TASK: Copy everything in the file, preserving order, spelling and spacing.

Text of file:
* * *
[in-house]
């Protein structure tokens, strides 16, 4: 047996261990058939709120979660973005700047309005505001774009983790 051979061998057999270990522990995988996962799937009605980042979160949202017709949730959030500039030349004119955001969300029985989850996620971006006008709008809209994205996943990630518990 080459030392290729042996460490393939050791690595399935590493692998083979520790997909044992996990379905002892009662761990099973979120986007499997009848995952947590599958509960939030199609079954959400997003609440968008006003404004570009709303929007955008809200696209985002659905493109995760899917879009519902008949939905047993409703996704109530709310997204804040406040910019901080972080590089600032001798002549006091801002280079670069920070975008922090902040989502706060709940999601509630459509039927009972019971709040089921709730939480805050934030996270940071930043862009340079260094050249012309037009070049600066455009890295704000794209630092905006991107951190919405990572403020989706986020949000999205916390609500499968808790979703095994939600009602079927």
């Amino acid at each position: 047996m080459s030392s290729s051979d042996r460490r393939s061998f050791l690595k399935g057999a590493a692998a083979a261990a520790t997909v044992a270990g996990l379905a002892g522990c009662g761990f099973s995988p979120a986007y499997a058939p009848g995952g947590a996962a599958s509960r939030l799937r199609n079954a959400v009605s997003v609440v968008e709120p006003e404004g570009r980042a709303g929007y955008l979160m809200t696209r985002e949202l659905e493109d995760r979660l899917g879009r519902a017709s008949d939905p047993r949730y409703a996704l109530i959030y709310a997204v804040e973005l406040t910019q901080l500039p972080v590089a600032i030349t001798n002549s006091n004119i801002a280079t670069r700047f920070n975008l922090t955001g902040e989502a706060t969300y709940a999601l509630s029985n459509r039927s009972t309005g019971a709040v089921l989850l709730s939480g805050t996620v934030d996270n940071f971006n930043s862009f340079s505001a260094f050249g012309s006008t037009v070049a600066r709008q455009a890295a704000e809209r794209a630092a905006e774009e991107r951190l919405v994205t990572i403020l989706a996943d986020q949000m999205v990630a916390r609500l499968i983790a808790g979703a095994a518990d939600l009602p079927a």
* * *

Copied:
[in-house]
């Protein structure tokens, strides 16, 4: 047996261990058939709120979660973005700047309005505001774009983790 051979061998057999270990522990995988996962799937009605980042979160949202017709949730959030500039030349004119955001969300029985989850996620971006006008709008809209994205996943990630518990 080459030392290729042996460490393939050791690595399935590493692998083979520790997909044992996990379905002892009662761990099973979120986007499997009848995952947590599958509960939030199609079954959400997003609440968008006003404004570009709303929007955008809200696209985002659905493109995760899917879009519902008949939905047993409703996704109530709310997204804040406040910019901080972080590089600032001798002549006091801002280079670069920070975008922090902040989502706060709940999601509630459509039927009972019971709040089921709730939480805050934030996270940071930043862009340079260094050249012309037009070049600066455009890295704000794209630092905006991107951190919405990572403020989706986020949000999205916390609500499968808790979703095994939600009602079927």
């Amino acid at each position: 047996m080459s030392s290729s051979d042996r460490r393939s061998f050791l690595k399935g057999a590493a692998a083979a261990a520790t997909v044992a270990g996990l379905a002892g522990c009662g761990f099973s995988p979120a986007y499997a058939p009848g995952g947590a996962a599958s509960r939030l799937r199609n079954a959400v009605s997003v609440v968008e709120p006003e404004g570009r980042a709303g929007y955008l979160m809200t696209r985002e949202l659905e493109d995760r979660l899917g879009r519902a017709s008949d939905p047993r949730y409703a996704l109530i959030y709310a997204v804040e973005l406040t910019q901080l500039p972080v590089a600032i030349t001798n002549s006091n004119i801002a280079t670069r700047f920070n975008l922090t955001g902040e989502a706060t969300y709940a999601l509630s029985n459509r039927s009972t309005g019971a709040v089921l989850l709730s939480g805050t996620v934030d996270n940071f971006n930043s862009f340079s505001a260094f050249g012309s006008t037009v070049a600066r709008q455009a890295a704000e809209r794209a630092a905006e774009e991107r951190l919405v994205t990572i403020l989706a996943d986020q949000m999205v990630a916390r609500l499968i983790a808790g979703a095994a518990d939600l009602p079927a």